For investors, this means that their investment relies only in the mercy of local government in honoring their contract. If there is a dispute between the government and an investor, the court and tribunals will be left in the dark, as there are no clear rules that regulate the settlement of disputes. Hence, without a water services law, their investment will be at risk.


Is Privatisation Irreversible?

Monday, August 17, 2009

I took this picture at the Edinburgh Train Station Yesterday (Aug 16, 2009)

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Safeguarding a water contract

Monday, July 23, 2007

If you are representing a municipality or a central government, and you have to deal with water MNCs in concluding an agreement, what will you do?

I wrote a paper on this issue for a conference held by the IELRC in Geneva, last April. Here's the abstract:

Due to financial and technological reasons, water undertakings are often being conducted by large scale Multi National Corporations (MNC). Governments often positioned Regional Authorities as a regulator to these MNCs, and at the same time engaged in water contracts with them through State Owned Enterprise (SOE).

However, the relationship between Water MNC and Governments is asymmetrical as MNCs can move their assets overnight, transfer their ownership to third parties, seek various means of redress through bilateral, regional or international investment treaties and avoid confiscation by reallocating their assets. These are often done by hiding behind multiple jurisdictions enjoyed either by their parent companies, subsidiaries or shareholders.

The positions of Governments are the opposite as they do not have the flexibilities enjoyed by MNCs. This paper attempts to prescribe issues that need to be highlighted in safeguarding water contracts in Indonesia.

The first part discusses the legal relationship between institutions involved in a water undertaking. The second part listed down regulatory mechanisms in Indonesian context, more specific towards the impact of Constitutional Court’s review of the Water Law (2004). The third part of the paper examines the provisions existing normally in water contracts between a local subsidiary of MNC and regional authorities and presents a point of view in drafting the clauses.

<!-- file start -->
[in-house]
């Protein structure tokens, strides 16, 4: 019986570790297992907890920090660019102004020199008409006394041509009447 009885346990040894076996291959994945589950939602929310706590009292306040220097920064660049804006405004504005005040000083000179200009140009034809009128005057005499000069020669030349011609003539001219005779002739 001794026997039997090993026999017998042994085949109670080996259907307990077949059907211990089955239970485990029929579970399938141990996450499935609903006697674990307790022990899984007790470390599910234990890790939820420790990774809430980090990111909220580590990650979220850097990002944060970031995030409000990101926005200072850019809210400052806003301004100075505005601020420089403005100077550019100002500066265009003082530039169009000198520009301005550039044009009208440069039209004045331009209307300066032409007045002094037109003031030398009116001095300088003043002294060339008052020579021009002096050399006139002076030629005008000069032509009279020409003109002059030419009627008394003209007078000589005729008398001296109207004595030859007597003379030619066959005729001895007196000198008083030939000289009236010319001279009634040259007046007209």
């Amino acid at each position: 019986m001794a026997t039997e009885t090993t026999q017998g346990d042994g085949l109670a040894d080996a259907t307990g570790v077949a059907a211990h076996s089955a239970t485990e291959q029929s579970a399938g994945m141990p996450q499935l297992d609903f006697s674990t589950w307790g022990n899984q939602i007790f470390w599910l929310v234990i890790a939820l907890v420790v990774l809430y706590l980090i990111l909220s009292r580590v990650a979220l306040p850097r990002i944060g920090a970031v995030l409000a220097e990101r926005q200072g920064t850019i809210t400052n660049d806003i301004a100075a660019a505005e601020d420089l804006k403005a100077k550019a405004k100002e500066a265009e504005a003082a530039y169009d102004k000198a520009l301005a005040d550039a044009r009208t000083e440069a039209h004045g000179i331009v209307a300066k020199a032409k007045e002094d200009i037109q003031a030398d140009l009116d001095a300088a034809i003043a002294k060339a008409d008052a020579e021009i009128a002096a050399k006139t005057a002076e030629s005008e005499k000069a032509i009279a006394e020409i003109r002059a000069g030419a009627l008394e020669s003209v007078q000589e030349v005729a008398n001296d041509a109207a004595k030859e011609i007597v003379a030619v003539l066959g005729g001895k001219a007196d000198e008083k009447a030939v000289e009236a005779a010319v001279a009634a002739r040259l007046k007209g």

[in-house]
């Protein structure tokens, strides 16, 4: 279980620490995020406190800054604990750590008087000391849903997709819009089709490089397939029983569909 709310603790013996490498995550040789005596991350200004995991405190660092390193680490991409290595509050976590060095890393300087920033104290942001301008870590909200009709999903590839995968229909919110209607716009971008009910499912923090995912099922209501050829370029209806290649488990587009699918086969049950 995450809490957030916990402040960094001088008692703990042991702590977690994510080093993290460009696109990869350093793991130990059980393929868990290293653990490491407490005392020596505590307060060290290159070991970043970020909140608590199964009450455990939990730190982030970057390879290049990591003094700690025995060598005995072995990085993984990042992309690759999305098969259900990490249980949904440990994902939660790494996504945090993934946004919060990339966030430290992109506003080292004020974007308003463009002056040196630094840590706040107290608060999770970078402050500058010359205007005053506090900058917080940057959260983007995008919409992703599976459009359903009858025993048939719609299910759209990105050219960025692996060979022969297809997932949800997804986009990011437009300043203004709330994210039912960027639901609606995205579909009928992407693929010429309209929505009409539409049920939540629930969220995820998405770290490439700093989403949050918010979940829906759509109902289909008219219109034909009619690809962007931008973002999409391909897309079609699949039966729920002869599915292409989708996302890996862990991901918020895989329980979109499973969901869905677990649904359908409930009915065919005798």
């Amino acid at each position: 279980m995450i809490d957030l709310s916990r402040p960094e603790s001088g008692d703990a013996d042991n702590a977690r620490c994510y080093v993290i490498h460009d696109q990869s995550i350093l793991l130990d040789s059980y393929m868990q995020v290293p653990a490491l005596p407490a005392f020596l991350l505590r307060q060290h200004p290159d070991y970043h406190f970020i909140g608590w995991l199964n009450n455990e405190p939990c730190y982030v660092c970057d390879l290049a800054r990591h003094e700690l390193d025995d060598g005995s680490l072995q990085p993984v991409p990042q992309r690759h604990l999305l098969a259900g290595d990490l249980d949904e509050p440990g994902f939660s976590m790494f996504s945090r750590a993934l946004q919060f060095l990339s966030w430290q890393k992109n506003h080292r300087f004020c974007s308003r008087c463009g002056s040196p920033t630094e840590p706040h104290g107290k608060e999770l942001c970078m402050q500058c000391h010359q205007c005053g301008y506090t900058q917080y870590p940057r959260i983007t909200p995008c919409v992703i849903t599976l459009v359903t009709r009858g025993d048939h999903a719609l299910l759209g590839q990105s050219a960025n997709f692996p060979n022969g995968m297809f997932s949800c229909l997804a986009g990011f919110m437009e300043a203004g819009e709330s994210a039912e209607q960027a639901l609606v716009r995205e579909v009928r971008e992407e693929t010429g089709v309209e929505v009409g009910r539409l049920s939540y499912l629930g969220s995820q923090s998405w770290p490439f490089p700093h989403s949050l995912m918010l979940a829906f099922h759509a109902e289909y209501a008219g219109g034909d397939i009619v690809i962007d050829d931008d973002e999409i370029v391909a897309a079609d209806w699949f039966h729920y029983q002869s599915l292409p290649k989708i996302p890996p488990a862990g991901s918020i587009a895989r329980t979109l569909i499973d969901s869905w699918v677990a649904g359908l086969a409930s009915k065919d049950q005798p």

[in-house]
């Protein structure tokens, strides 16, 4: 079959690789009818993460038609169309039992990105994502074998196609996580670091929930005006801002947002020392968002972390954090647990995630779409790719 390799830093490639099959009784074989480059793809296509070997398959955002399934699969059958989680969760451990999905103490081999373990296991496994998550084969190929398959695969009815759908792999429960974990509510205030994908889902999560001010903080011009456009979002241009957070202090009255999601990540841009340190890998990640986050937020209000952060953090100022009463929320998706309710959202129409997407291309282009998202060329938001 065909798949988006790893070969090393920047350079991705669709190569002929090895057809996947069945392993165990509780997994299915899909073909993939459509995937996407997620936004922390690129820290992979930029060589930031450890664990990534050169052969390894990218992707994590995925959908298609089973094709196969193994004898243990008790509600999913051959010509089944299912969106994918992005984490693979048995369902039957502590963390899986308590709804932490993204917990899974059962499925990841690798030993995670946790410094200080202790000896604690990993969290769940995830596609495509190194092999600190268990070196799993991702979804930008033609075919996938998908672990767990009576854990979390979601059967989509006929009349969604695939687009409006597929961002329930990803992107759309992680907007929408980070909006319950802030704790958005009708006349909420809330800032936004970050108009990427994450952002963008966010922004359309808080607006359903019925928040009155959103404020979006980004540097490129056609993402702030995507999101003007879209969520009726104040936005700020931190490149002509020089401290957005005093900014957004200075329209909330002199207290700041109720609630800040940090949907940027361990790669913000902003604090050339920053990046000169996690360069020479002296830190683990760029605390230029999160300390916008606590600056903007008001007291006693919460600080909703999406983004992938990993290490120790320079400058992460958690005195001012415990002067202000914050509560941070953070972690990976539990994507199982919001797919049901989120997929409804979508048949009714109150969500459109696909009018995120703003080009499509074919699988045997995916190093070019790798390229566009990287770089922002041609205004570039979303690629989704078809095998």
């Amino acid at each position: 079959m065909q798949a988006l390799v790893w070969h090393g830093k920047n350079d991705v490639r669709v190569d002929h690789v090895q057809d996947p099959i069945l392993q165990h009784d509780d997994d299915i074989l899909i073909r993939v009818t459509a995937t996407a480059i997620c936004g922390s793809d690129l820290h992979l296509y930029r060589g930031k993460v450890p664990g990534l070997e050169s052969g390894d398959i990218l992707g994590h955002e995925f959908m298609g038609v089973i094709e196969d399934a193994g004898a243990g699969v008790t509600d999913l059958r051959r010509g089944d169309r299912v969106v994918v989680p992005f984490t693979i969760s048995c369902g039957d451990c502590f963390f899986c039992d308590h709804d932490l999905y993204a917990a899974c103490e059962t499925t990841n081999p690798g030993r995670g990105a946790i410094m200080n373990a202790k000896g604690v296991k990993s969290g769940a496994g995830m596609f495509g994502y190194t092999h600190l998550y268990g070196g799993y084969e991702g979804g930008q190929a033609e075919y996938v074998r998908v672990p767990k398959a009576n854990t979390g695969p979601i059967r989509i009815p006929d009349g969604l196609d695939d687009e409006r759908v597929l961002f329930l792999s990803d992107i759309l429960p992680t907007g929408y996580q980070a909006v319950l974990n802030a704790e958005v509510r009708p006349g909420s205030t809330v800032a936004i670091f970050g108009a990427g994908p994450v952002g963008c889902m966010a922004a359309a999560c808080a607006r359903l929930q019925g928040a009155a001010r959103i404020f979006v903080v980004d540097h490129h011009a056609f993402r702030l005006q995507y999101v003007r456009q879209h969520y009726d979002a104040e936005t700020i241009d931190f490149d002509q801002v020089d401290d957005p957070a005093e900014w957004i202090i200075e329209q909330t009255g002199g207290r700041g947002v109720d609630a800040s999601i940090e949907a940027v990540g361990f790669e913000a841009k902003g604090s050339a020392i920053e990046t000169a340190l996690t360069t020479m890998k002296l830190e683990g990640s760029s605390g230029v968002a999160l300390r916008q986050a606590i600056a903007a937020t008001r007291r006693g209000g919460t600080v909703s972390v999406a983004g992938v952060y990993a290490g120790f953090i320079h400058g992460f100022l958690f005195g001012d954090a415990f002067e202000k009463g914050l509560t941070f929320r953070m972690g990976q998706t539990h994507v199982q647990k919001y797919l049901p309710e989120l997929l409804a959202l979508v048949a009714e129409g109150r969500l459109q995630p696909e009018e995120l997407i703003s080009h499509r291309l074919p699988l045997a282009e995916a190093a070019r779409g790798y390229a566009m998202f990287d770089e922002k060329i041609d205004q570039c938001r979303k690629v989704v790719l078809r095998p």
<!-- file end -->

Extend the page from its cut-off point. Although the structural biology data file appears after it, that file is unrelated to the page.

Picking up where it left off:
Note that all laws mentioned there are as of March, 2007. The investment law has been modified recently. See the paper here.

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Water privatization, some condoning views

Sunday, May 20, 2007

My JP article on the legal risks of water privatization gets a mixed response and was quoted in blogosphere and other sites. I feel the need to bring a balancing view.

What I said on that article was that privatization carries legal risks, in simpler terms, the state's controlling power toward water will significantly reduces if water services is privatized. The article did not lead to the conclusion of whether privatization should be rejected or not, it only warns the government on the risks.

Is water privatization all bad?

I am not an economist so I do not have the competency to argue. But here's some view:

Privatization is not a panacea, but Segerfeldt shows that, when properly done, it can play a huge role in bringing safe clean drinking water to the hundreds of millions of people who still lack it. In the meantime, Segerfeldt wonders, "why anti-privatization activists do not expend as much energy on accusing governments of violating the rights of 1.1 billion people who do not have access to water as they do on trying to stop its commercialization." Good question.

There are some who argues that it helps to reduce waterborne diseases:

In the 1990s Argentina embarked on one of the largest privatization campaigns in the world, including the privatization of local water companies covering approximately 30 percent of the country’s municipalities. Using the variation in ownership of water provision across time and space generated by the privatization process, we find that child mortality fell 8 percent in the areas that privatized their water services and that the effect was largest (26 percent) in the poorest areas.

Im not really sure on privatizing an already established regional waterwork service like the Argentina case above. As far as I know, the impact of privatization on water price, water quality and availability mixes between good and bad (with the majority suggesting "bad").

But, on the other hand, I tend to agree with Segerfeldt's approach. Why not blame the government for not providing water services to the needy people and why blame corporation instead? However the focus here is the provision of new water network. I'd say, privatization should be OK if the aim is to establish new water network. From what I've heard, privatization mostly occurs on extending existing network. Privatization which is aimed solely at establishing new network is quite rare.

Thus, the regulation must support and provide benefits of privatization which are aimed at providing completely new water services.